Tuesday, July 16, 2013

Did A Lying Police Chief Kill Trayvon?

Robert Stacy McCain ("The Other McCain") writes in American Spectator about an aspect of this story that hasn't gotten attention.  You may not know this, but Trayvon Martin was not from Sanford (a suburb of Orlando), where he died; he was from Miami Gardens, a suburb of Miami about 200 miles south of there (and very coincidentally, where I grew from 5th grade through graduating high school). 
Trayvon Martin was not from Sanford, the town north of Orlando where he was shot in 2012 and where a jury acquitted Zimmerman of murder charges Saturday. Martin was from Miami Gardens, more than 200 miles away, and had come to Sanford to stay with his father’s girlfriend Brandy Green at her home in the townhouse community where Zimmerman was in charge of the neighborhood watch. Trayvon was staying with Green after he had been suspended for the second time in six months from Krop High School in Miami-Dade County, where both his father, Tracy Martin, and mother, Sybrina Fulton, lived.
Who cares?  Internal investigations have revealed the reason young Martin was not incarcerated for crimes he committed, and was simply suspended, is that a police chief was under-reporting crimes so that his statistics looked better.  The police chief later resigned amid scandal.
Both of Trayvon’s suspensions during his junior year at Krop High involved crimes that could have led to his prosecution as a juvenile offender. However, Chief Charles Hurley of the Miami-Dade School Police Department (MDSPD) in 2010 had implemented a policy that reduced the number of criminal reports, manipulating statistics to create the appearance of a reduction in crime within the school system. Less than two weeks before Martin’s death, the school system commended Chief Hurley for “decreasing school-related juvenile delinquency by an impressive 60 percent for the last six months of 2011.” What was actually happening was that crimes were not being reported as crimes, but instead treated as disciplinary infractions.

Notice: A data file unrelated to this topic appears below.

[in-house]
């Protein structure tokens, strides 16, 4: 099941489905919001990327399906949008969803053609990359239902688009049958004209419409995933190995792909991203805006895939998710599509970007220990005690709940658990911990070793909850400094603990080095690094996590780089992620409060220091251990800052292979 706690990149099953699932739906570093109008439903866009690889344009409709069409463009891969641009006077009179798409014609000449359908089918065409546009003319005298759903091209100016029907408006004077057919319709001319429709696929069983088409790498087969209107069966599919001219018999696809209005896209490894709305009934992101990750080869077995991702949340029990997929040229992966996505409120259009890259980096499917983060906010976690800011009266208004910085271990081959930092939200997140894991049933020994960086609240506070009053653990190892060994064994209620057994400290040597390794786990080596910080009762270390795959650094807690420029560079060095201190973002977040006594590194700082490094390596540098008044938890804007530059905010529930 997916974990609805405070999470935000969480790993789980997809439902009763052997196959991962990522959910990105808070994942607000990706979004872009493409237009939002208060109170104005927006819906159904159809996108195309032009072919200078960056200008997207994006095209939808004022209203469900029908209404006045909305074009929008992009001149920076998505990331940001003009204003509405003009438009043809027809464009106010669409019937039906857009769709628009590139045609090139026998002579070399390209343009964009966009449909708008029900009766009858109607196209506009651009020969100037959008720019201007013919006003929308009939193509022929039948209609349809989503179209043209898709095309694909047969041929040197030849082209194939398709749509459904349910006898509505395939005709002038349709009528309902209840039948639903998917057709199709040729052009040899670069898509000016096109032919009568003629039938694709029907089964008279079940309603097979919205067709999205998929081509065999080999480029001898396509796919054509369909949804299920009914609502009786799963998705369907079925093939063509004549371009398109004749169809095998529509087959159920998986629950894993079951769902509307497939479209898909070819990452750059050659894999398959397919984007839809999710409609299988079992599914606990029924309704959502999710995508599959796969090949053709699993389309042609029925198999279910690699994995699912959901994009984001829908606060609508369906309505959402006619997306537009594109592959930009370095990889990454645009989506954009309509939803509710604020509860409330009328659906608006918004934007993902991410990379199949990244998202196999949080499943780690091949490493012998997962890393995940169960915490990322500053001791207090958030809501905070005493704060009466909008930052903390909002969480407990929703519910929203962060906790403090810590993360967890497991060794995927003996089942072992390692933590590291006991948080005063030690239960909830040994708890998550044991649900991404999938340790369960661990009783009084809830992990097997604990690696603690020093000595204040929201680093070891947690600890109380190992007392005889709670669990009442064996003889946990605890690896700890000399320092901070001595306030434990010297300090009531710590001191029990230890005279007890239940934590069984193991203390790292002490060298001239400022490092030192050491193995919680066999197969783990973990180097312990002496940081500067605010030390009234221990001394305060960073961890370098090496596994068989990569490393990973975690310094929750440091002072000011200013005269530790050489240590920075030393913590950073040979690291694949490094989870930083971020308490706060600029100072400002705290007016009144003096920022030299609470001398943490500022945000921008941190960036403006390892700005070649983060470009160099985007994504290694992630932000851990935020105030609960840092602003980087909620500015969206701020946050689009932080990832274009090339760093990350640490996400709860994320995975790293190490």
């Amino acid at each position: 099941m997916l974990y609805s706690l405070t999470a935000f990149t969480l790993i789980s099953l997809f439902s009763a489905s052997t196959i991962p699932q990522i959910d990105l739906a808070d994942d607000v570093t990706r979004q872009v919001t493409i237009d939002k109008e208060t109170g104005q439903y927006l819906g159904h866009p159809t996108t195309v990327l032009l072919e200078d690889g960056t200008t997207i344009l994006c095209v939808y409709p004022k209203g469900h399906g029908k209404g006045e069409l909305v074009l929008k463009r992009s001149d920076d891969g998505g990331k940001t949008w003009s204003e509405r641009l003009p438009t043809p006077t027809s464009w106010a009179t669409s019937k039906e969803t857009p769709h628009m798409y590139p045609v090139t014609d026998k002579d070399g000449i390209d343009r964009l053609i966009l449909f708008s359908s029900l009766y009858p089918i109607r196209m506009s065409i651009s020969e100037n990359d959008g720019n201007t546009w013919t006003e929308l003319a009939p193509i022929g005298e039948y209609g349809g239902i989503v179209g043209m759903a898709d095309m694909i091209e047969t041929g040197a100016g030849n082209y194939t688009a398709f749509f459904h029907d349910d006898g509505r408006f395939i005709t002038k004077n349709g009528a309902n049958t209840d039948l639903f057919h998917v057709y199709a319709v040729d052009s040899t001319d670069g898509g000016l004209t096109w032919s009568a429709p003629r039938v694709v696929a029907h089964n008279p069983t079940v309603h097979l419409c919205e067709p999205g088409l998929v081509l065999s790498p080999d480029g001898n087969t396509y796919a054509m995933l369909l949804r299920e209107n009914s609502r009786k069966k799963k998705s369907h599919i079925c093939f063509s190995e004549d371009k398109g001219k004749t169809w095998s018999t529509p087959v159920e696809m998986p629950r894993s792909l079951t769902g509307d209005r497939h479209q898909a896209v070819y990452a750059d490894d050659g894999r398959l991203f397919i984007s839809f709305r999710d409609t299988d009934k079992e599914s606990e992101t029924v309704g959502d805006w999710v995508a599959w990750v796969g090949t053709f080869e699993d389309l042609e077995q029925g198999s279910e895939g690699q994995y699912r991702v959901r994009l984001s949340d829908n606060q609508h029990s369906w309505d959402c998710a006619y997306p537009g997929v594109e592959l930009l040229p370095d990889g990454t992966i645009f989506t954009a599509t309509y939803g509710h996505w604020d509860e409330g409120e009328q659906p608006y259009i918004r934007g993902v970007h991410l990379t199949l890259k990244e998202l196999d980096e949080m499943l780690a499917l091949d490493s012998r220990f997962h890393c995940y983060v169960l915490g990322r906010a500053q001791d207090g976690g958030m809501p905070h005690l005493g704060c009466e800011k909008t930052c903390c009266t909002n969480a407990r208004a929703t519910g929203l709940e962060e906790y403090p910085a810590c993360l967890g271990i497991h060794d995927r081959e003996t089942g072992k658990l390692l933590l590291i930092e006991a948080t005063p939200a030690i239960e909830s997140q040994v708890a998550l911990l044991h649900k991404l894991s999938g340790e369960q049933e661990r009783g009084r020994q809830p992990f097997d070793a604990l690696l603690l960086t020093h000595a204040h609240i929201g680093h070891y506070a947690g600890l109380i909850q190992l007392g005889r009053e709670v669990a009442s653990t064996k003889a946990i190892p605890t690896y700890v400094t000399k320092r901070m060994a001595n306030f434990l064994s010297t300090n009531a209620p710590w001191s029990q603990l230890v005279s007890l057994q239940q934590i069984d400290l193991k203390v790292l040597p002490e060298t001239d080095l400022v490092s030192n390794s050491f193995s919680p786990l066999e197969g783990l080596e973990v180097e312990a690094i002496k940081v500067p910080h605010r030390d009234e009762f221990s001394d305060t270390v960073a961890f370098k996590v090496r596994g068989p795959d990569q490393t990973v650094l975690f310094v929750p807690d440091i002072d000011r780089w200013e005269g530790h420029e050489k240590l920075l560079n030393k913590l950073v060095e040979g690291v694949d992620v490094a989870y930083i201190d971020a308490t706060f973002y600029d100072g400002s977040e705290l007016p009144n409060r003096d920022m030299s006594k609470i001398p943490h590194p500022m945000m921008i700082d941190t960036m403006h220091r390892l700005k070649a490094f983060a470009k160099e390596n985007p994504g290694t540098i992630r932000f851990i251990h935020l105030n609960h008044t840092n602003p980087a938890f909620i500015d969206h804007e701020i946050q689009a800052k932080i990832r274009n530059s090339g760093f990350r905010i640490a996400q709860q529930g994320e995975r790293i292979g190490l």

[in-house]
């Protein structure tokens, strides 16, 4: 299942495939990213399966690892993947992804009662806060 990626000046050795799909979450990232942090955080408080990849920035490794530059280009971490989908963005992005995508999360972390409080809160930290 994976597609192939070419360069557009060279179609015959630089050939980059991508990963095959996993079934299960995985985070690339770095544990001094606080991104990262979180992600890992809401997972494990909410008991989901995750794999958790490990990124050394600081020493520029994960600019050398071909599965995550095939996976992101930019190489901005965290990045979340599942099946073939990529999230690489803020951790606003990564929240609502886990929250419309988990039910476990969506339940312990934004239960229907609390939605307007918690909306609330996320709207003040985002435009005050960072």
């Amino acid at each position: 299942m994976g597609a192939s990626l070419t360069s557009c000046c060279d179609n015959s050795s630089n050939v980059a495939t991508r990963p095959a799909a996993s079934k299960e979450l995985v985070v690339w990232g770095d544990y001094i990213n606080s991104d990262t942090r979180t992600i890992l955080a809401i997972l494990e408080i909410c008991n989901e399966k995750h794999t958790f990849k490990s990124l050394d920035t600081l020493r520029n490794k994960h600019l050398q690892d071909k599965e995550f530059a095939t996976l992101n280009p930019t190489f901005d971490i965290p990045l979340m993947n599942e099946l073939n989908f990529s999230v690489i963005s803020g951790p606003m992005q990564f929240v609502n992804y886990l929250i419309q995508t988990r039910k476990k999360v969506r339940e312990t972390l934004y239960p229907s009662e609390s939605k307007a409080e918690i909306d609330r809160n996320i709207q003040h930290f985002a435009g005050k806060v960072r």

Trayvon's crimes weren't discipline problems, like skipping school or being late; he was found in possession of stolen goods and "burglary tools" one time.  A little time in "juve-y hall" might have done him some good.  Isn't it ironic that if the police had done their job and put Trayvon in detention, he would not have been in Sanford?  The fatal encounter could not have happened. 
(Map of Trayvon's "home turf"- source - I grew up less than a mile NW of the left center edge of this picture)

In a very real sense, through inaction, the Miami-Dade School Police Department and Chief Hurley killed Trayvon Martin, in two ways.  By suspending him instead of incarcerating him they encouraged him (memo to school officers: being suspended from school is more like a reward to these kids, not punishment) and enabled the trip to Sanford.  By not punishing him for crimes they rewarded him there, too, and taught him that he can be a successful thug. 

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